Meat Consumption by Countries

According to the US Food and Agricultural Policy Research Institute the average per capita meat consumption per person in the world was 38.7 kilograms.

Meat Consumption in the EU

Consumption of meat per capita in EU countries was about 77.1 kilograms.

The below map shows the meat consumption by countries per capita in Europe. Countries with the highest yearly meat consumption per-capita are Austria, Spain, Denmark, Luxembourg, and Portugal.

A color map shows yearly meat consumption in kg per person across Europe, with a legend for scale.
Meat consumption by countries

In contrast, the average annual per capita meat consumption is least in Albania, Turkey, Moldova, and Bosnia and Herzegovina.

Islam may be associated with reduced meat consumption in Turkey and Bosnia. Pork is often consumed in Europe, and because it is low in price, it is easily accessible.

In these Muslim societies, pork is never consumed. Instead, people consume, cattle or sheep meat, which is a more expensive meat type.

Meat Consumption Globally

A 2018 bar chart shows the U.S., Australia, Argentina, Israel, Brazil, and Canada as top meat-consuming countries. Source: OECD, Statista.
Source: Statista (May 5, 2020)

The United Nations Food and Agriculture Organization predicts that meat consumption will increase continually. This rise harms the environment since animals that produce meat overgraze and erode the soil.

As the world’s population grows, farmers have to level up meat production. In the past 50 years, meat production has increased more than three times, totaling over 340 million tons of meat.

Types of Meat Recorded

A study conducted by Curtin University in Australia tracked meat consumption across the globe. The patterns tracked occurred between 2000 and 2019. They recorded data about certain meats, including:

  • beef
  • pork
  • poultry
  • sheep meat

Eating less beef decreases carbon pollution, and the total beef consumption has trended down in most countries. Several countries, including Indonesia, China, and the United Kingdom, haven’t changed how much beef they eat. In countries like Vietnam, Turkey, Saudi Arabia, Ethiopia, and Israel, beef consumption increased.

Pork consumption increased in most countries studied, including China, Vietnam, Australia, Japan, and Korea. Still, it wasn’t the meat that has seen the most increase in consumption in recent history.

That title goes to poultry. Poultry consumption doubled in 13 countries studied between 2000 and 2019. While beef and pork consumption decreased overall, poultry consumption increased to cover those gaps and then some.

Sheep meat was also seen to decrease in the majority of countries studied. Its consumption increased in a few cases, as in China, Israel, Korea, and Thailand.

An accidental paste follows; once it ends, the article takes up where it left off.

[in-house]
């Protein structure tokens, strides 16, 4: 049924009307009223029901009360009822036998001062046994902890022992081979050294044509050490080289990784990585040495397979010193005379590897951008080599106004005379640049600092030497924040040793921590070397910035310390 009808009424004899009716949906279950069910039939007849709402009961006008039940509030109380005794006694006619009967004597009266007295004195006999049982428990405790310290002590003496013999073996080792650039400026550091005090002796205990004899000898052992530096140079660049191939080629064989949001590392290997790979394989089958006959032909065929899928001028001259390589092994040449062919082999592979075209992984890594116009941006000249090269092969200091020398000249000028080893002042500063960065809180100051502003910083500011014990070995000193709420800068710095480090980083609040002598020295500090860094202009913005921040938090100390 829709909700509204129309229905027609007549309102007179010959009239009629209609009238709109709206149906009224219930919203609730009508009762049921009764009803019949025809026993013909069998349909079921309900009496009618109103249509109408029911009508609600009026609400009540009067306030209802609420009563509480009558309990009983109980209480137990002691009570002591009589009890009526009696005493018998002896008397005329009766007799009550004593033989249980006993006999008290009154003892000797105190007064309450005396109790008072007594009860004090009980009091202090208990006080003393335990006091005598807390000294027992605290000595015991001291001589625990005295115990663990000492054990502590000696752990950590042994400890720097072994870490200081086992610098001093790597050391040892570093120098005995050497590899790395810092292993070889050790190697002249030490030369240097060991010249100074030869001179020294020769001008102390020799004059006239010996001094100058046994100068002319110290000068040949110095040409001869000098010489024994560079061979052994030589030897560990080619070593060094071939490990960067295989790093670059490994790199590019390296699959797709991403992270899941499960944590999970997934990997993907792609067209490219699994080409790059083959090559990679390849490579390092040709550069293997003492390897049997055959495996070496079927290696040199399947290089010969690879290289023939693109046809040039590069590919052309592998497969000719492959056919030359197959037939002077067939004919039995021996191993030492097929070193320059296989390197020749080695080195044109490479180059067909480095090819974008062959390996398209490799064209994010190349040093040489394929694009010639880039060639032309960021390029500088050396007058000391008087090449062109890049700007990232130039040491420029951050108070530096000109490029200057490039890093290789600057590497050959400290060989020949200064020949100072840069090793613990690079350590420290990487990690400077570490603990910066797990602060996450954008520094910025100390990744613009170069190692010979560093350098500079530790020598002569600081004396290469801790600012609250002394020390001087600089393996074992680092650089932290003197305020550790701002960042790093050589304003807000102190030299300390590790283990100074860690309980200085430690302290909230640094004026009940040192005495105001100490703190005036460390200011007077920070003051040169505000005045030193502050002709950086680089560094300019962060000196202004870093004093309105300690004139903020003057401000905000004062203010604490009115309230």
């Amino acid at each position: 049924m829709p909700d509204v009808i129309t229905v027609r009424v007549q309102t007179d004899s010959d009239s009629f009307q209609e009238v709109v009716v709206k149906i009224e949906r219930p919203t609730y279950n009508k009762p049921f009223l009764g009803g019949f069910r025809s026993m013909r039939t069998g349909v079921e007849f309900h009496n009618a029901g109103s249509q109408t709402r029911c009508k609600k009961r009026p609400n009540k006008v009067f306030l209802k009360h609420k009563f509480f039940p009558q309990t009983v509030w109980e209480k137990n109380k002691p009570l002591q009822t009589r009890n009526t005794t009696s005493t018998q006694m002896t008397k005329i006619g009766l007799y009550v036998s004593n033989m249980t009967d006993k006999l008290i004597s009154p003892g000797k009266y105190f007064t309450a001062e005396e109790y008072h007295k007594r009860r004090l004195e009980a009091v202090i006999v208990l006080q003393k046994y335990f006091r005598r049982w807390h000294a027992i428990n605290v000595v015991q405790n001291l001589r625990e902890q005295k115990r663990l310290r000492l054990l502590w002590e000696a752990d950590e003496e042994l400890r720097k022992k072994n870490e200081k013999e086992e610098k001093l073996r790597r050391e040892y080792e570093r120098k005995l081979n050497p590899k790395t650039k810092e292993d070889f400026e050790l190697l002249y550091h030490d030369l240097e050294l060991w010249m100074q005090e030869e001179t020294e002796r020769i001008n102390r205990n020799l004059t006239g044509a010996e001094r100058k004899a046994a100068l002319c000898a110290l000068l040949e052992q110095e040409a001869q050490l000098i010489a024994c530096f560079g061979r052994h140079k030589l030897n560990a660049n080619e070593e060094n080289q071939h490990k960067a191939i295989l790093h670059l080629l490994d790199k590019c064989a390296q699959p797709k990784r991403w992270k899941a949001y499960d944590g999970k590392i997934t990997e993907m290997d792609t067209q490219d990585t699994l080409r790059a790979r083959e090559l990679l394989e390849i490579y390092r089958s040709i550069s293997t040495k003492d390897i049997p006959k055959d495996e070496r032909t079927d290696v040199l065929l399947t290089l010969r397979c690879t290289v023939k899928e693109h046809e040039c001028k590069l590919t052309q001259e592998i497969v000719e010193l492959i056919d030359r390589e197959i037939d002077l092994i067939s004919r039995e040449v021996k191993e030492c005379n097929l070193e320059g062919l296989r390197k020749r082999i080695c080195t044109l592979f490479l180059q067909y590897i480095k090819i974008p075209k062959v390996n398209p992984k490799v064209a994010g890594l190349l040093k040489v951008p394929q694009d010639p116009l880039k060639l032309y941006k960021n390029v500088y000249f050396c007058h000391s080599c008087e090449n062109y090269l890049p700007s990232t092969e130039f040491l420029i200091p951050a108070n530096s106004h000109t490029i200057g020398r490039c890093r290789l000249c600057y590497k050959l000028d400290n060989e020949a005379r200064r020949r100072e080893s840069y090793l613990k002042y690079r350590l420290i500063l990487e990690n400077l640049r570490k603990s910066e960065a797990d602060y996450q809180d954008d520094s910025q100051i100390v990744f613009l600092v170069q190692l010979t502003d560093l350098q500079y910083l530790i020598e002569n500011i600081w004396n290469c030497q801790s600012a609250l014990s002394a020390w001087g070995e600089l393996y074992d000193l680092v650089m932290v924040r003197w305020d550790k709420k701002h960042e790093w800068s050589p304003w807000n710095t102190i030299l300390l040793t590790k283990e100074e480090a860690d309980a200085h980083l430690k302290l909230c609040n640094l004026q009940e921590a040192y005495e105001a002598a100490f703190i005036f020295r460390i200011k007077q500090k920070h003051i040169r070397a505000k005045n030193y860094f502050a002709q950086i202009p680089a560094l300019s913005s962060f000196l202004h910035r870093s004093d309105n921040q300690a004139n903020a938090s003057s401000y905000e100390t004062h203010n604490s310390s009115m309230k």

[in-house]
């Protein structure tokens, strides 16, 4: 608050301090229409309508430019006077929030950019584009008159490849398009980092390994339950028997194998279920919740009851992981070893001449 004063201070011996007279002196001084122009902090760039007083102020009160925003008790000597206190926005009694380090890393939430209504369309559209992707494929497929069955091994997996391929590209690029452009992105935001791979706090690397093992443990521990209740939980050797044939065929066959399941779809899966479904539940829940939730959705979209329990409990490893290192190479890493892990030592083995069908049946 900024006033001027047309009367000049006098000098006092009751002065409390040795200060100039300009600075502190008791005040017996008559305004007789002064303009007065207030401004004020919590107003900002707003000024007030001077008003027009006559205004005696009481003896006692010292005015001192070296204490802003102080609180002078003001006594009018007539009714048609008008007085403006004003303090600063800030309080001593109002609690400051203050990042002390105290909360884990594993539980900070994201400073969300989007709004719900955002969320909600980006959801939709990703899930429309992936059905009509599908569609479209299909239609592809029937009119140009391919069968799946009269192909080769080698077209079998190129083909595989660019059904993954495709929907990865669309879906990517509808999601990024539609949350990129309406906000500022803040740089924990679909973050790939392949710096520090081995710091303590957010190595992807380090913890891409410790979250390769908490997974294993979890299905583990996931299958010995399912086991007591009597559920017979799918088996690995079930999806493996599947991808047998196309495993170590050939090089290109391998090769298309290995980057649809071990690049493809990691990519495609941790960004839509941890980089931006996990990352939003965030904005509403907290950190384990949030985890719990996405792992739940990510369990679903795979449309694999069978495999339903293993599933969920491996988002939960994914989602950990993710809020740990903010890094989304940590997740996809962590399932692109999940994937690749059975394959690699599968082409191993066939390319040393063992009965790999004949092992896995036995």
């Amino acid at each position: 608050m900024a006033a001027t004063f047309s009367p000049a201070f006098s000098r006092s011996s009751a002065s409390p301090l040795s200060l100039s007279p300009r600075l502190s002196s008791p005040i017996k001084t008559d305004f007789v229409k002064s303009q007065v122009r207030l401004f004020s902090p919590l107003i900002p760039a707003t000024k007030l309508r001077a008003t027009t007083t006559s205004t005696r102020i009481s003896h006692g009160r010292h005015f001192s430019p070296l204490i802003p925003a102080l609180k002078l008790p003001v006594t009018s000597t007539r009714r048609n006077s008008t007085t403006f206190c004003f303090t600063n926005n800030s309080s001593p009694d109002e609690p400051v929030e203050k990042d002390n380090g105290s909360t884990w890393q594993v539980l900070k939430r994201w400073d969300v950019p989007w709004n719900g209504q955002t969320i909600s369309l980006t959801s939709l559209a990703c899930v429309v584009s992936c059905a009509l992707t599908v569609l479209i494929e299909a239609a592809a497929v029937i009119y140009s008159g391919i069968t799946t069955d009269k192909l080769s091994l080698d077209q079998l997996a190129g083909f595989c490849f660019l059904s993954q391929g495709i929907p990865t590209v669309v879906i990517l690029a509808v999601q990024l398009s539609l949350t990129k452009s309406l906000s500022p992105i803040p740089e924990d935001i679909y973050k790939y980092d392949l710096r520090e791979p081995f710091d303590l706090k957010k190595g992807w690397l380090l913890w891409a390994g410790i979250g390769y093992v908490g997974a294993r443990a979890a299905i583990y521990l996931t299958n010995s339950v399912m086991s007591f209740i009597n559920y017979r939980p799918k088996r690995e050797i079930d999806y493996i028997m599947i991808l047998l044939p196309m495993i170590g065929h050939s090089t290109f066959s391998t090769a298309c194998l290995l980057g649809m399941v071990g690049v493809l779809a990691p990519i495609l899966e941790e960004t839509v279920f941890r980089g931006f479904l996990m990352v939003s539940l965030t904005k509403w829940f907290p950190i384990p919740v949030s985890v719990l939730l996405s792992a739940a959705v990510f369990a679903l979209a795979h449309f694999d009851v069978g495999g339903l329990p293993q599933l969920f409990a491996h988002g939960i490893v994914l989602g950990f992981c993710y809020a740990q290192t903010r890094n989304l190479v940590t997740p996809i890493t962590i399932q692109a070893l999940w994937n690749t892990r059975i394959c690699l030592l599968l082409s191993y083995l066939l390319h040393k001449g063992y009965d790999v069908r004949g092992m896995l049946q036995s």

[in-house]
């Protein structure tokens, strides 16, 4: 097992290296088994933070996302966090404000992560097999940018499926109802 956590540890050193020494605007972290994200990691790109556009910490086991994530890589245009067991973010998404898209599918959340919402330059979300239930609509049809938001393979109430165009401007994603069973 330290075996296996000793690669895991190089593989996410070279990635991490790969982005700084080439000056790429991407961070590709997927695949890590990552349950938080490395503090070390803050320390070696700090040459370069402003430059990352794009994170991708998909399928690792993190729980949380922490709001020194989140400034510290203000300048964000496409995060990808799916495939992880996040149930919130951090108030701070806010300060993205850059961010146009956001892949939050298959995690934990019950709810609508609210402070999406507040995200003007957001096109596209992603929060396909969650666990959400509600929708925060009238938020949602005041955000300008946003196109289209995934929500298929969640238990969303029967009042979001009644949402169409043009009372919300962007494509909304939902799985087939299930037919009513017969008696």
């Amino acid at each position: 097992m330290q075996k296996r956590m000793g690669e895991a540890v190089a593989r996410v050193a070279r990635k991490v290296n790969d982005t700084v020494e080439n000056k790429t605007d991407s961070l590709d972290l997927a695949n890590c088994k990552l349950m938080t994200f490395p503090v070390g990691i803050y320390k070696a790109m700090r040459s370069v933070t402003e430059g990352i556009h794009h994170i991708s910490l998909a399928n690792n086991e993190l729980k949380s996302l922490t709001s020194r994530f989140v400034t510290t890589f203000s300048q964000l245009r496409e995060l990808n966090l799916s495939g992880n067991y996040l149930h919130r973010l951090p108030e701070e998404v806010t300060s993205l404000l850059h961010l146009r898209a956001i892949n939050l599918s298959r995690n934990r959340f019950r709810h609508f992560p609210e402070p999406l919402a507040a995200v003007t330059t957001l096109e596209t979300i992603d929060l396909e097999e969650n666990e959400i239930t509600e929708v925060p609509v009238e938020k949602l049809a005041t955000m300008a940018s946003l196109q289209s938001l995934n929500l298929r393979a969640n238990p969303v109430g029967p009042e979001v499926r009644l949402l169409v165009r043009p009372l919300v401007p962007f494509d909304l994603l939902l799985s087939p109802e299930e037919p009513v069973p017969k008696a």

The researchers at Curtin University note that fish consumption has also increased. For the sake of simplicity, researchers excluded fish from this study.

Meat Consumption by Country and Per Capita

Countrykg per capita in 2019
United States100.9
New Zealand75.2
United Kingdom61.5
South Africa51.6
Viet Nam50.5
China (People’s Republic of)45.7
Saudi Arabia43.6
Source and further reading: Further reading by MDPI, an academic open access publishing organization: Are We Approaching Peak Meat Consumption? Analysis of Meat Consumption from 2000 to 2019

Some Country Highlights

United States of America

It’s no surprise that the United States of America tops the list of meat consumption. Though the country is eating less beef than ever before, they’re consuming just as much pork and even more poultry.

American citizens eat more than 124 kg of meat annually. To get a better picture of the amount of meat, 100 kg equals half a cow and 50 chickens for each person. The North American Meat Institute found that American men eat 4.8 ounces (0.18 kg) of meat every day, while women eat 3 ounces (0.11 kg), on average.

America is a wealthy country with a rising population, so they consume a large portion of the world’s meat. The country also produces a lot of meat – almost 47 million tons annually, as of 2018.

Related: Wealthiest Countries in the World

The United States is the world’s largest producer of beef, though the country’s consumption of that meat has trended down in recent years. The country exports its beef globally, with the top four markets being Hong Kong, Japan, Mexico, and South Korea.


Australia is close behind the United States in meat consumption. If you track the total consumption over the years, there are more notable increases and decreases. On average, Australians eat 121 kg of meat per year.

Australia produces two million tons of beef annually, but the country has seen a large increase in poultry consumption. If you’re wondering which country eats the most chicken, Australia is the answer. The farmers can produce enough poultry domestically, so there’s no need to import as much meat.

Sheep meat is another export Australia shares with the world. They send the meat to China and the Middle East. But Australians don’t eat much of this meat, instead consuming beef and veal.


People in Argentina eat about 109 kg of meat per year. In the past, they’ve been the country with the second-highest consumption of beef – Uruguay is the first. It’s cheap to raise cows in Argentina, and there’s plenty of room for them to grow without the need for steroids.